SENTRY | Solo Show by artist Kate Kelton
Opening reception: Friday, February 1, 2019
sen·try | \ ˈsen-trē \
Definition: a member of a guard or watch
Battle-weary headdresses and the crumbling crowns of yore, deify Kate Kelton subjects.
Her portraits are cloaked in the garb of statues Ladislav Šaloun sculpted onto the Central Train Station and Ministry of Industry buildings, which her great-grandfather Josef Fanta designed in Prague (1901 - 1934.) In Photoshop, she combines desaturated faces of her chosen subjects, with black and white photos of the statues, in situ. Then graphite, inks and acrylics are used to create the final works on wood, paper or canvas. Literally uplifting and elevating her subjects to architectural strata, Kelton explores the relationship between the permanence given these monolith buildings in Europe and the power emanating from these monumental women.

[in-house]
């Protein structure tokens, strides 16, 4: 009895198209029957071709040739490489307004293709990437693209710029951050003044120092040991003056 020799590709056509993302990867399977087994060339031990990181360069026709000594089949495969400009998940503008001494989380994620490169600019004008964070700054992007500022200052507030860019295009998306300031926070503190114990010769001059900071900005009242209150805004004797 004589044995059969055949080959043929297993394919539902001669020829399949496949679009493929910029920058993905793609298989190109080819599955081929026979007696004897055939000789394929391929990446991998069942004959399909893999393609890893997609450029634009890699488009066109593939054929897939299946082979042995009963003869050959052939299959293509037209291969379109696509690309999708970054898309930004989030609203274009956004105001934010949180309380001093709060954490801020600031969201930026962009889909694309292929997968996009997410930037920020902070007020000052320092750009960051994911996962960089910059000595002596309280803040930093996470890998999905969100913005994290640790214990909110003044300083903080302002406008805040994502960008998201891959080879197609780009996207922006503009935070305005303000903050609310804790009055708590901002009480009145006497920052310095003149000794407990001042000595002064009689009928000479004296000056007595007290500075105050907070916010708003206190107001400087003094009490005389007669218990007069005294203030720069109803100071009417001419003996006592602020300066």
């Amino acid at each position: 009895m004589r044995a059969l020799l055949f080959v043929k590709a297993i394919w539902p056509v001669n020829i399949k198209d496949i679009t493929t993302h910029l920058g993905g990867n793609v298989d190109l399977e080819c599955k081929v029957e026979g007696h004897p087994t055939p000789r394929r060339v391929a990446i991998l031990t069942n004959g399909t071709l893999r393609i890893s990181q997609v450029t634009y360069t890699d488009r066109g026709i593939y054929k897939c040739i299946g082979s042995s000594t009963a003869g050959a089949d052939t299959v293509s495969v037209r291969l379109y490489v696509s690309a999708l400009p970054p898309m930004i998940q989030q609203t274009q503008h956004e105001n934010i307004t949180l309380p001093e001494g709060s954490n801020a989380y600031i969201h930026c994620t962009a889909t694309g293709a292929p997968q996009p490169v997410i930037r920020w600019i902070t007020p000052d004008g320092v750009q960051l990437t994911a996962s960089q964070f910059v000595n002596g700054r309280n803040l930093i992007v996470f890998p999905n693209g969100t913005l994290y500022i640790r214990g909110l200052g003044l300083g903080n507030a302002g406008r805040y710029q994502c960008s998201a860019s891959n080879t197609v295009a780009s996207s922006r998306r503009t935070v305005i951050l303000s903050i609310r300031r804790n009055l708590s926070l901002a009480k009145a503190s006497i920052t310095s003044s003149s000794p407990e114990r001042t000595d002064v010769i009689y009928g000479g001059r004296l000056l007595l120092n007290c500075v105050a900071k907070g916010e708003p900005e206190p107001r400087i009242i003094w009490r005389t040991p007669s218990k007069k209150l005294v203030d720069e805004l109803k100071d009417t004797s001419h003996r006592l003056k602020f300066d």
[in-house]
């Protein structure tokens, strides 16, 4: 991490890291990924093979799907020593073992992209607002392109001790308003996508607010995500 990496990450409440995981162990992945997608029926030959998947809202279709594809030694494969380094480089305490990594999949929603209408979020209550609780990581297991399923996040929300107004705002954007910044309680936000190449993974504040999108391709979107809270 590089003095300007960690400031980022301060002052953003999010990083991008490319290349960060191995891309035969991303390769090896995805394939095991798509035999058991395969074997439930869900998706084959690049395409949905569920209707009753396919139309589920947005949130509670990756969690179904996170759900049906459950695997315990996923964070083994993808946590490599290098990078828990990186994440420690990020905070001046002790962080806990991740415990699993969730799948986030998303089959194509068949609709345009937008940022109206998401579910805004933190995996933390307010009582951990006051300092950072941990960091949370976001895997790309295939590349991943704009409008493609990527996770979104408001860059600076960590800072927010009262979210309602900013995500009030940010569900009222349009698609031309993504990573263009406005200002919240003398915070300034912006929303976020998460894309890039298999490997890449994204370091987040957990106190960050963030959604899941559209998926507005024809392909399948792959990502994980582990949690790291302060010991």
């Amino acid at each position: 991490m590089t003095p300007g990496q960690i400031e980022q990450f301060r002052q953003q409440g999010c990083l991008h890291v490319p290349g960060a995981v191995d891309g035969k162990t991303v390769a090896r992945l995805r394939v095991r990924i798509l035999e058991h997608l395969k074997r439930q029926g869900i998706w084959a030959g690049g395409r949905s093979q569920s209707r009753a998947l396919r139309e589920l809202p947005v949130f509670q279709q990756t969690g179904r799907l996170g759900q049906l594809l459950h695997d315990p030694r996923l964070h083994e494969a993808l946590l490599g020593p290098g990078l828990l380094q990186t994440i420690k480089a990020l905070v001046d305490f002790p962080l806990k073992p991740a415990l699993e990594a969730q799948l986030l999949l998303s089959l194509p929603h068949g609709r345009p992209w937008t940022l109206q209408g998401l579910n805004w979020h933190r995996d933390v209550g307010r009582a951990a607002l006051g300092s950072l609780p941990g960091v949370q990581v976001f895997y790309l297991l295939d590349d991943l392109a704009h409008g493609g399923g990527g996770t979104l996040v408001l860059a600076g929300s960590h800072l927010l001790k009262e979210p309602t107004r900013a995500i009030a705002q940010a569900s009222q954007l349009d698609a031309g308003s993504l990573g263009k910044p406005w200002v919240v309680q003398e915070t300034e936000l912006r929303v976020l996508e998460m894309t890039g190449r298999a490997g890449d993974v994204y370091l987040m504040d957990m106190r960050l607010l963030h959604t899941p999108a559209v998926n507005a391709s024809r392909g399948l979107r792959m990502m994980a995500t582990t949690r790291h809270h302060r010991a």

"Kate's recent work is a matter of expansion through contrast - she is as ephemeral as her subjects are concrete architecture; she is structural when her subjects should slip through your fingers like too-fine sand. Taken as a whole, the works in her magnificent series Sentry are incredibly intelligent, but when looked at individually, you come to understand that these are statements of life beyond themselves.
The series take embellishments of a Prague train station designed by her great-granfather, Josef Fanta, and combines these with portraits of women who have stood against the sexual harassment and assault rampant in Hollywood. These women, like Kate herself, have suffered in the era where powerful men, every bit as immovable as the train station, wielded their power without check. The portraits emblazoned on architectural elements, they are marked against the edifice, every bit as permanent, and perhaps even more defining.
If you approach those as portraits, you're taking the moment but missing the permanence. If you take them as statuary, you're missing the fact that they are, in fact, alive within those gazes. It's really incredible how much a shift of the light, a dart of the eye, can turn each of them from a memorial into a promise."